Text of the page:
Newly diagnosed pleural mesothelioma patients may be at higher risk for depression and that could be impacting their outcomes.
This risk for depression appears to have an impact on patients’ quality of life, their pain, and even the number of complications they experience.
Assessing the Risk for Depression in Cancer Patients
Researchers at Ohio State University directed the study. It included 186 patients with Stage IV non-small-cell lung cancer. The patients had not yet started their cancer treatment.
Although pleural mesothelioma is not the same as non-small cell lung cancer, the two diseases share many of the same characteristics and are often treated similarly. Mesothelioma is an extremely rare form of lung cancer that is difficult to treat.
The researchers conducted telephone surveys to assess the risk for depression, physical symptoms, and functioning among the lung cancer patients. Based on the responses, they divided the patients into three categories.
The good news is that 64 percent of the patients were either not depressed or only mildly so. But the bad news is that more than a third of the lung cancer patients were more seriously depressed.
Fifty-two patients (28 percent) were moderately depressed and the remaining 15 (8 percent) had symptoms of severe depression. For the 36 percent of patients with moderate to severe depression, treatment – and daily life – appeared to be much harder.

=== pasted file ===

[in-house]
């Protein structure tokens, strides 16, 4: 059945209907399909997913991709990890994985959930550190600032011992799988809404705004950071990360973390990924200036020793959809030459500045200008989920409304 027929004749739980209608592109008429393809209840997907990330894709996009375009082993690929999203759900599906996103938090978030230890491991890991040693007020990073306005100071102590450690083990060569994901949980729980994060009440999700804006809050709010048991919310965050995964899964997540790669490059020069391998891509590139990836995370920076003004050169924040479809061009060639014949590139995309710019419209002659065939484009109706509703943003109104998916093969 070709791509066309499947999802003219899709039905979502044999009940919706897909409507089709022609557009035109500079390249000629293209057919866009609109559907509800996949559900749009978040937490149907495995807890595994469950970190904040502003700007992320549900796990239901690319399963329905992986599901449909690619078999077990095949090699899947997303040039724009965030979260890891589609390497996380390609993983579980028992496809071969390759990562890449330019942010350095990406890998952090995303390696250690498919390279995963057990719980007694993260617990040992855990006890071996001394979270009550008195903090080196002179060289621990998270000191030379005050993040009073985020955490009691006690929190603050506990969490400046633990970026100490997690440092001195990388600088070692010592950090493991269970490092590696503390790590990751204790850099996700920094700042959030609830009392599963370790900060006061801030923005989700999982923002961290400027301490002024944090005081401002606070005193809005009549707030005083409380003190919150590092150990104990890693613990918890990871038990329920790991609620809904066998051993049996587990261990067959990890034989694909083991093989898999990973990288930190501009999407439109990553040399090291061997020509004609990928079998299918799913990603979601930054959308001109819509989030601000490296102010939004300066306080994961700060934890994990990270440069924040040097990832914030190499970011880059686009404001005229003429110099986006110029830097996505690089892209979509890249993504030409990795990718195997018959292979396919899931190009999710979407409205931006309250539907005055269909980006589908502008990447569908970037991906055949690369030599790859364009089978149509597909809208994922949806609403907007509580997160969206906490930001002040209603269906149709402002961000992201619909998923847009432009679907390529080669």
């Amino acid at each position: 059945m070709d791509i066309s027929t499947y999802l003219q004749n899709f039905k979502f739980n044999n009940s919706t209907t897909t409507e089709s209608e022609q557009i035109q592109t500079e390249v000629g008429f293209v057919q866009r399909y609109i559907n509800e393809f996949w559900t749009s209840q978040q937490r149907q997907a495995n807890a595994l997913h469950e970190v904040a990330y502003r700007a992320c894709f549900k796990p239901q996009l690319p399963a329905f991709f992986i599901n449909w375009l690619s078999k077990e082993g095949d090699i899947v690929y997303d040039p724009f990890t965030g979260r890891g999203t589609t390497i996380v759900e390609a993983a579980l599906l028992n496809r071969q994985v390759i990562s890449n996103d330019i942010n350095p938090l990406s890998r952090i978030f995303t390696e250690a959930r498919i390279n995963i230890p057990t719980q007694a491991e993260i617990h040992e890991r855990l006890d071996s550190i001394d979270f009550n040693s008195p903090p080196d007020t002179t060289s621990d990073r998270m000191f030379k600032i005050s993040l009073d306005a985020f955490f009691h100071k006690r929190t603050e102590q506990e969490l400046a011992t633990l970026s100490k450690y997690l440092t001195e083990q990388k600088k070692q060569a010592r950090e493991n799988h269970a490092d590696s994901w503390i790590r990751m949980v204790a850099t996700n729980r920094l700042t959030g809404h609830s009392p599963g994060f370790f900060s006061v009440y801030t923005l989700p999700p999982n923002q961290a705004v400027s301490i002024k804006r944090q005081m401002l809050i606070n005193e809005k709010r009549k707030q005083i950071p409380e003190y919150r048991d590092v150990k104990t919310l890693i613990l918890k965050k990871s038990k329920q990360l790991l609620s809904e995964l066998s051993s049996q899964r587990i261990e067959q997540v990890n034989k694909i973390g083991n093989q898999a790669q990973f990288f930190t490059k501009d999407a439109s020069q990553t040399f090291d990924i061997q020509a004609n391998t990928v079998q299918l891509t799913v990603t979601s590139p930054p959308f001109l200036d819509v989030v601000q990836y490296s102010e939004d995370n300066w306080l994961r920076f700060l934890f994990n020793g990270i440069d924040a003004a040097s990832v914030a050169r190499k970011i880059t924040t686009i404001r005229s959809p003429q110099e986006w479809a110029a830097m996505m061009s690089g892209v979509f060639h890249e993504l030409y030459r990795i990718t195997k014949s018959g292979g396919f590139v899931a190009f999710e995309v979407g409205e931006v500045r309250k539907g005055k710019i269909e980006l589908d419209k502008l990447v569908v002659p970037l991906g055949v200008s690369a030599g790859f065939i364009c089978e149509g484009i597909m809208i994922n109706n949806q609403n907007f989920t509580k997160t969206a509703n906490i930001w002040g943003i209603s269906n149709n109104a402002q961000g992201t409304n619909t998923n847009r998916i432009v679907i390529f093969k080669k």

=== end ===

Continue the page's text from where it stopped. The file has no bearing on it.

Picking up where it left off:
Impacts of Depression in Mesothelioma
The findings suggest that the risk for depression could have far-reaching implications for pleural mesothelioma patients.
The lung cancer patients with moderate to severe depression experienced a host of problems that impacted their lives.
“Depression is just part of what these patients are dealing with,” says Barbara Andersen, PhD, Clinical Professor of Psychology at Ohio State. “It comes with this whole package of worse functioning, more physical symptoms, stress, anxiety and more. All of these can have negative effects on treatment, overall health, quality of life and disease progression.”
Severely depressed patients had more pain and other physical symptoms. They also had trouble with day-to-day functioning. The moderately depressed patients also had symptoms but they were not as severe.
“Some oncologists may have a mindset that ‘of course, you’re depressed, you have lung cancer.’ This may show an under-appreciation of the breadth of depressive symptoms and other difficulties which accompany it,” Andersen said.
Although no one has yet assessed the link between risk for depression and lung cancer treatment outcomes, Dr. Anderson says she expects there is an impact.
The results of this study suggest that depression screening for newly diagnosed pleural mesothelioma patients might be a good idea. If screening identifies patients at high risk for depression, the right interventions might reduce their pain and help maintain their quality of life.
Andersen, BL, et al, “Newly diagnosed patients with advanced non-small cell lung cancer: A clinical description of those with moderate to severe depressive symptoms”, December 4, 2019, https://www.lungcancerjournal.info/article/S0169-5002(19)30729-9/fulltext
Grabmeier, Jeff, “Depression affects one-third of lung cancer patients”, December 4, 2019, Ohio State News, https://news.osu.edu/depression-affects-one-third-of-lung-cancer-patients/